Imposingly tall on the landscape, the giant Cross of Lorraine announces this village from afar. Charles de Gaulle, who lived and died here, chose the two-barred cross as the symbol for the Free France he declared, from lonely exile, after the German occupation nearly 60 years ago. It was his finest hour.

Rising more than 1,000 feet from rolling Champagne soil, this memorial is fitting in its height--de Gaulle was 6 feet 4 inches tall, with a lofty character to match--and also in its austerity and solitude.

Nearly 30 years after his death, thousands are drawn every week to Colombey-les-Deux-Eglises to pay their respects at de Gaulle's simple grave in a tiny churchyard, to inspect his modest manor house down a wooded lane, to peek at his plain corner office with its view of what he called the "sad horizons," or to buy a postcard, key chain or plaster bust.

De Gaulle feared as much. He confided once to author Andre Malraux that this hamlet of 400 would become a shrine, like Lourdes, after his death: "They'll sell grandeur in the form of medallions and little flags and Lorraine crosses made of nougat candy."

De Gaulle was on to something, but he probably could not have envisioned what his gradual beatification has wrought today.

A few months ago, another big Lorraine cross went up at the center of a busy intersection in western Paris called the Porte de Maillot. This cross is no mere memorial. It is an advertisement for de Gaulle's return to the stage in an extravaganza of mythmaking titled "The One Who Said No."

Robert Hossein, an impresario who has showcased the lives of Julius Caesar, Joan of Arc and Jesus of Nazareth, has assembled a cast of 200 actors, mostly spear carriers, to perform a sequence of historical tableaux punctuated by World War II film clips and gunfire drumrolls.

The play's opening Oct. 1 has loosed a wave of de Gaulle nostalgia and de Gaulle reconsideration. Every writer and political figure, it seems, has an answer to the question: What does Gaullism mean?

Although the "No" of the title refers to de Gaulle's refusal to accept Germany's dominion over France, Hossein's production has created a virtual parlor game of identifying other things to which he said "No": the Communists, the extreme right, partisan politics as usual, and of course, the Americans.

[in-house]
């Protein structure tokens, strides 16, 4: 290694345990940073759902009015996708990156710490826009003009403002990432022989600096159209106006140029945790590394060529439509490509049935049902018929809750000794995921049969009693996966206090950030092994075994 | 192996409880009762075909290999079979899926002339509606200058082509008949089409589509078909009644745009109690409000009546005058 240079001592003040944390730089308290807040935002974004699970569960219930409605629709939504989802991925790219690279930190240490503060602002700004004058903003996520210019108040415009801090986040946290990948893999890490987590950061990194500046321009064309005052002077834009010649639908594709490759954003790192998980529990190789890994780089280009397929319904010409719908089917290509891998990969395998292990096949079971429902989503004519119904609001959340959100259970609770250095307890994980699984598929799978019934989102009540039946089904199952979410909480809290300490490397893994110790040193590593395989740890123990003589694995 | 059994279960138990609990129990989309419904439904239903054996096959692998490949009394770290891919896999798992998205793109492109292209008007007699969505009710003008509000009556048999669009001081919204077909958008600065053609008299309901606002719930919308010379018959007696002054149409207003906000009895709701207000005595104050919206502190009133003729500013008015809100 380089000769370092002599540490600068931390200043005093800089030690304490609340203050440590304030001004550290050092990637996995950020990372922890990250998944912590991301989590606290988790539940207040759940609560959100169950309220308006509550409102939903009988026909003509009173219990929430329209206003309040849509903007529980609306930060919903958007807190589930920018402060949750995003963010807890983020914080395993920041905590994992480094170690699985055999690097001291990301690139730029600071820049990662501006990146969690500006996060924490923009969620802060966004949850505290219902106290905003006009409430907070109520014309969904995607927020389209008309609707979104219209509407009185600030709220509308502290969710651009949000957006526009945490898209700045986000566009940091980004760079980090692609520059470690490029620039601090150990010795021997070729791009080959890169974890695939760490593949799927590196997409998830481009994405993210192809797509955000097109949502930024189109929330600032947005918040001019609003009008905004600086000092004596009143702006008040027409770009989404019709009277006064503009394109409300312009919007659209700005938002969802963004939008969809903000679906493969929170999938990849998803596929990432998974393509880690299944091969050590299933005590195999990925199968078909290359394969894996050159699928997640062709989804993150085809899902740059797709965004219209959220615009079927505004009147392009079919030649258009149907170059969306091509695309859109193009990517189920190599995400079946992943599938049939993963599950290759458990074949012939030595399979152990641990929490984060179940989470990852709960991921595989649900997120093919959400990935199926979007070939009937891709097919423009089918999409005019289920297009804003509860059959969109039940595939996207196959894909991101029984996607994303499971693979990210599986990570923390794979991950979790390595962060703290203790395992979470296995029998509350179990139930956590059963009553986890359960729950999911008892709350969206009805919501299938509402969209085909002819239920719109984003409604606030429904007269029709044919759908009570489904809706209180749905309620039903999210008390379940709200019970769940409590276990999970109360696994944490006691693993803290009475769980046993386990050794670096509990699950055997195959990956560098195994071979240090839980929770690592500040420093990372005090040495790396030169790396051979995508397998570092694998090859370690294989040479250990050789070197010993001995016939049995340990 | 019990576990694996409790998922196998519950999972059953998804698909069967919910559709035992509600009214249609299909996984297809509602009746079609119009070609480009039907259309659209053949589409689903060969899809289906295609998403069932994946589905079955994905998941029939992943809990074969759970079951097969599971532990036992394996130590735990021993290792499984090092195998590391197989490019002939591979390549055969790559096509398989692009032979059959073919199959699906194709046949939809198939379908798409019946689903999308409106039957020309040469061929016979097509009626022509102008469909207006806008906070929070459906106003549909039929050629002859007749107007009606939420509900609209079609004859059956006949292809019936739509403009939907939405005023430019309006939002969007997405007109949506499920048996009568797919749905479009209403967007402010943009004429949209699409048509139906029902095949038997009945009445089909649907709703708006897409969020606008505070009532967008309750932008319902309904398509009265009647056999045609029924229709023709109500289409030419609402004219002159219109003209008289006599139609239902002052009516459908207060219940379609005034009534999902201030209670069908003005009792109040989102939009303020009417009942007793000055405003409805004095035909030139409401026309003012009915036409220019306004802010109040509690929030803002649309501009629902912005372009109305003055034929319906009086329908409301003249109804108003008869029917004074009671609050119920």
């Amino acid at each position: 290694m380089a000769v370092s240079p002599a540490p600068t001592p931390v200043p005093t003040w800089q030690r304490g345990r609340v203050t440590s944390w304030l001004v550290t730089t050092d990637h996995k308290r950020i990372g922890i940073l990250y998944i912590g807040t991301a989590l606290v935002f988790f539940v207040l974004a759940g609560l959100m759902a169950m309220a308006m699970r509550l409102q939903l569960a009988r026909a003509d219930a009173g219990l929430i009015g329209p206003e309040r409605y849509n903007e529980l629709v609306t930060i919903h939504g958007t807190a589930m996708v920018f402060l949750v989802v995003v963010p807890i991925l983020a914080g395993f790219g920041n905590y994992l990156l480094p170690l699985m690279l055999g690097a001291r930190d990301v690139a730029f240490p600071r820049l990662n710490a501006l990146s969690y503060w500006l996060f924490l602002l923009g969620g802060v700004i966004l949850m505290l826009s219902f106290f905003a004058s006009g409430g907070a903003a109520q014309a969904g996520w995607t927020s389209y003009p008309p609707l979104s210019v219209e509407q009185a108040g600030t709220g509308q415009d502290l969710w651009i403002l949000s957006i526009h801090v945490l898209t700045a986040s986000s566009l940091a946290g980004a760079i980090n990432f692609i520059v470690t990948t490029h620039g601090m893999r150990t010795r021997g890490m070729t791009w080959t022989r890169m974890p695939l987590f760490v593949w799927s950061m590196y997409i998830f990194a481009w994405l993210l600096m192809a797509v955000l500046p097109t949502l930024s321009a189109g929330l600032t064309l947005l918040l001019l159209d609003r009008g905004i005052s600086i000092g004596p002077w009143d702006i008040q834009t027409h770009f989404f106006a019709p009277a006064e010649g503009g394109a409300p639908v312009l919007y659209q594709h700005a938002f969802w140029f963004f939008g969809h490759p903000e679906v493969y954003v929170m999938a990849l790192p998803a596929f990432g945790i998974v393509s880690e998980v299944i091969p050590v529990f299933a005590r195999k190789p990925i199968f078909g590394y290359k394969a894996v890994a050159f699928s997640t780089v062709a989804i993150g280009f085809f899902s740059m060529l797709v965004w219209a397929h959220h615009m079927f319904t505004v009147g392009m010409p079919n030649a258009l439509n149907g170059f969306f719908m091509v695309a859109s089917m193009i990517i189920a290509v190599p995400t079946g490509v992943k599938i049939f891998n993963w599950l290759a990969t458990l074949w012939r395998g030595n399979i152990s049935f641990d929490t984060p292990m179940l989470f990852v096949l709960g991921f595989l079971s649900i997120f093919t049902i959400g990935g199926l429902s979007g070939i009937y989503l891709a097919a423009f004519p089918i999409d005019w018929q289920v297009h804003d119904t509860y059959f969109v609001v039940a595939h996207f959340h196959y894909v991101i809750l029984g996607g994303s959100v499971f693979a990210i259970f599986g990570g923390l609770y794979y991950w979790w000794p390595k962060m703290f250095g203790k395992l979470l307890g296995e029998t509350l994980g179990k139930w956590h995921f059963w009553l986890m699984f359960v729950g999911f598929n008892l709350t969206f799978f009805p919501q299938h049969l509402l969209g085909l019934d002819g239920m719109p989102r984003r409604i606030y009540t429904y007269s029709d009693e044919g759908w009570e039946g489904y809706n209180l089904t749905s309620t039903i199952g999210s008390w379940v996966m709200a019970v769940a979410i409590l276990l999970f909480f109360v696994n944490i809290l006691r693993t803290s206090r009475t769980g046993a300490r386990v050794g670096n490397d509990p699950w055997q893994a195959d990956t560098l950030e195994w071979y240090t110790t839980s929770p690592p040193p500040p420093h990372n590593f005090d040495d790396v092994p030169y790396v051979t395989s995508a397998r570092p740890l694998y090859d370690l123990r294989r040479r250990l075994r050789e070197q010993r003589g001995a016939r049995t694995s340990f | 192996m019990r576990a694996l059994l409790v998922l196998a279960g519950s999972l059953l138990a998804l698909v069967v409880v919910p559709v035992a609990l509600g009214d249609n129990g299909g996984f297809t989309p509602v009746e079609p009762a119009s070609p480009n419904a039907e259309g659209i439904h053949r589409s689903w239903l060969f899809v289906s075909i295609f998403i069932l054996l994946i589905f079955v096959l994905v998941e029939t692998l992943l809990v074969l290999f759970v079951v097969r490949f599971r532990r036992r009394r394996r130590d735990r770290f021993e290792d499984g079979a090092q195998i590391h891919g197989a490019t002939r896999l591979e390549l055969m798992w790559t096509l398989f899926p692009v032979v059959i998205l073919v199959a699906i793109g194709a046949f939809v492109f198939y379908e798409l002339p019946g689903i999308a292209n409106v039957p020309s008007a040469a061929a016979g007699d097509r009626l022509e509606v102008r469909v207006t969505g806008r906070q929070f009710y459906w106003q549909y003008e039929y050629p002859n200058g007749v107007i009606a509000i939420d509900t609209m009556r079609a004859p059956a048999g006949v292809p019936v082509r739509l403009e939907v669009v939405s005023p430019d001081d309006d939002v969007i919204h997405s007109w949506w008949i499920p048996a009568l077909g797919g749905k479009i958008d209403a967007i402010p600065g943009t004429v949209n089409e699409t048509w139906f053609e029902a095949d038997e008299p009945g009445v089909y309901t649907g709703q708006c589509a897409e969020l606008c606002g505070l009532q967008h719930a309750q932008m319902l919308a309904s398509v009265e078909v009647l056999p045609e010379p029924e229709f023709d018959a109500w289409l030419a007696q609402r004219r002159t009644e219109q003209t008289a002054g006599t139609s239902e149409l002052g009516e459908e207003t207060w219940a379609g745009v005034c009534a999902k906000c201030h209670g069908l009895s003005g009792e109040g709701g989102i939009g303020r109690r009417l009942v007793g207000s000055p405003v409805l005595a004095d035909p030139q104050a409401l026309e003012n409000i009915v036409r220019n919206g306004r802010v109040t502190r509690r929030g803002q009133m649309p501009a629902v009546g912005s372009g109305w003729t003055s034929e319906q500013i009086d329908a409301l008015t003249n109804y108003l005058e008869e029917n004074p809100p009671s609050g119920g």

This fall's de Gaulle boomlet also has prompted endlessly wistful comparisons between de Gaulle's France (economically robust, politically unified) and today's France (not).

"Gaullism is a kind of political Eden in a corner of our brain: the sovereign state, a France free and respected, an economy that creates jobs and security, presidential and parliamentary majorities that coincide," observed Jean-Louis Bourlanges, a member of the European Parliament. "It is a paradise lost."

Contrasts have also been drawn between de Gaulle, unquestioned incarnation of the French state, and his political heir, President Jacques Chirac, whose right of center forces lost the government to the Socialists two years ago and have been unraveling ever since. Chirac attended two performances in the first week.

Given the larger than life figure that de Gaulle has become, actor Jacques Boudet's wartime general looks puny on the vast proscenium. De Gaulle's relentlessly shouted lines sound cranky, petulant, self-righteous. Even in the hands of an admiring director in a celebratory French environment, this de Gaulle is not a terribly likeable character.

That true to life stiffness and stubbornness are exaggerated by the other main player on the stage, Winston Churchill (Robert Hardy), who cajoles and threatens de Gaulle into getting down from his high horse in exchange for the rich reward of being taken seriously by Britain and the United States--de Gaulle's most important victory of all.

Franklin Delano Roosevelt (Lyle Joyce) has one of the few humorous lines in the $6 million production, when he suggests to Churchill, at a moment of maximum exasperation with de Gaulle, "why don't you just send him away to St. Helena?"--the island of final exile for France's first modern autocrat, the much shorter Napoleon.

Reviews of the play have been largely respectful.

De Gaulle, who was born in Lille in 1890, moved here in 1934. He did all his significant thinking, writing and scheming here-- in the years leading up to World War II, when he was a military officer known for his unorthodox (and correct) opinions on defense strategy, and from 1946 to 1958, during his now mythic years in the political wilderness.

After a brief postwar presidency to which he was borne after liberating Paris from the Germans in 1944, de Gaulle withdrew to Colombey-les-Deux-Eglises. He waited patiently here for France to come to its senses, and when it did, he stepped in again and rescued the country from its Algerian morass. As the standard bearer of the Fifth Republic, de Gaulle built and dominated France--and nettled the United States--for more than a decade, when he withdrew again to Colombey-les-Deux-Eglises for his last days.

"Who could have thought a man, all by himself, could have done that?" asked Jean Raullet, who was de Gaulle's veterinarian and the town's mayor. "People still have a need to believe in something or someone. They need a point of reference, and he still offers that."

CAPTION: Jacques Boudet portrays de Gaulle in "The One Who Said No," a play about the former French leader.